Richard A. Posner (Law, Pragmatism, and Democracy)
Empirical logic achieved a signal triumph in the Old Testament, where survivals from the early proto-logical stage are very few and far between. With it man reached a point where his best judgments about his relation to God, his fellow men and the world, were in most respects not appreciably inferior to ours. In fundamental ethical and spiritual matters we have not progressed at all beyond the empirico-logical world of the Old Testament or the unrivalled fusion of proto-logical intuition, 64 [see Coomaraswamy, Review of Religion, 1942, p. 138, paragraph 3] empirico-logical wisdom and logical deduction which we find in the New Testament. In fact a very large section of modern religion, literature and art actually represents a pronounced retrogression when compared with the Old Testament. For example, astrology, spiritism and kindred divagations, which have become religion to tens of millions of Europeans and Americans, are only the outgrowth of proto-logical interpretation of nature, fed by empirico-logical data and covered with a spurious shell of Aristotelian logic and scientific induction. Plastic and graphic art has swung violently away from logical perspective and perceptual accuracy, and has plunged into primordial depths of conceptual drawing and intuitive imagery. While it cannot be denied that this swing from classical art to conceptual and impressionistic art has yielded some valuable results, it is also true that it represents a very extreme retrogression into the proto-logical past. Much of the poetry, drama and fiction which has been written during the past half-century is also a reversion from classical and logical standards of morality and beauty into primitive savagery or pathological abnormality. Some of it has reached such paralogical levels of sophistication that it has lost all power to furnish any standards at all to a generation which has deliberately tried to abandon its entire heritage from the past. All systematic attempts to discredit inherited sexual morality, to substitute dream-states for reflection, and to replace logical writing by jargon, are retreats into the jungle from which man emerged through long and painful millennia of disillusionment. With the same brains and affective reactions as those which our ancestors possessed two thousand years ago, increasing sophistication has not been able to teach us any sounder fundamental principles of life than were known at that time. . . . Unless we can continue along the pathway of personal morality and spiritual growth which was marked out for civilized man by the founders of the Judaeo-Christian tradition, more than two thousand years ago, our superior skill in modifying and even in transforming the material world about us can lead only to repeated disasters, each more terrible than its predecessor. (Archaeology and the Religion of Israel, 5th Ed. New York: Doubleday Anchor, 31-33.)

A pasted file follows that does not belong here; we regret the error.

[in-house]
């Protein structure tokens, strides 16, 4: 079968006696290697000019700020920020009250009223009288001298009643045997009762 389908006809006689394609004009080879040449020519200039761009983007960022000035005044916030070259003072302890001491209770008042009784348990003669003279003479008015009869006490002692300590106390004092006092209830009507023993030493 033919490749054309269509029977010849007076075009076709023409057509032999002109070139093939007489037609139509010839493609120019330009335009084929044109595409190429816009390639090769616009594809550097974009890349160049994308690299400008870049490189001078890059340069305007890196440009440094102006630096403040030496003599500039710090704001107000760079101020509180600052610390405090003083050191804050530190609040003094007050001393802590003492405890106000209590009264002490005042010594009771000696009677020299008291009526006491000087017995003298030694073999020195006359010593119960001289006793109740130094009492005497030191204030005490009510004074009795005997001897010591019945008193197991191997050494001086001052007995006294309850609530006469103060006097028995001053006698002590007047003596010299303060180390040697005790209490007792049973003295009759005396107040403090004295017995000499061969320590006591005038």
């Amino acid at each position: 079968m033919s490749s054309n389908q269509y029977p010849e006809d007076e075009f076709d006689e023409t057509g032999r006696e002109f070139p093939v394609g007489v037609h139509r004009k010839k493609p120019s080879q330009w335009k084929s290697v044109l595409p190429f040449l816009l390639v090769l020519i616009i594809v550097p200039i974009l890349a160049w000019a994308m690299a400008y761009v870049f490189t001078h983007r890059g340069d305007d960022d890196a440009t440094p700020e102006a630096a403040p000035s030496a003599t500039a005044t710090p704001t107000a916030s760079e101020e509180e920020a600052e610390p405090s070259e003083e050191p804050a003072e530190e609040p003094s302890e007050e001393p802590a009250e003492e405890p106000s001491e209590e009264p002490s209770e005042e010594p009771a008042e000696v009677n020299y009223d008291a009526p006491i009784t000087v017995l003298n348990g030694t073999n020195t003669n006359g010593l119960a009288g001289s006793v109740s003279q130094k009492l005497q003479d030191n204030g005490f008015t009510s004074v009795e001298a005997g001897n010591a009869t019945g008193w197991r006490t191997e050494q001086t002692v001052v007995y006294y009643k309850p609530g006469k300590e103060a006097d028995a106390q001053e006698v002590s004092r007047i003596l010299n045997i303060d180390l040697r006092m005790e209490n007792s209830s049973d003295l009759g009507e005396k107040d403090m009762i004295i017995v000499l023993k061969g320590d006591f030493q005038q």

William Foxwell Albright
It was a primitive instinct connecting the two of them, some shared genetic memory born thirteen thousand years earlier when proto-dogs and human beings joined in their co-evolution, started living together and forged powerful emotional bonds. The boy had seen wolves before, but never a domesticated Basset hound. He knew wolves could be dangerous. But, for whatever reason, he trusted the dog.
Steven Elkins (Nonesuch Man)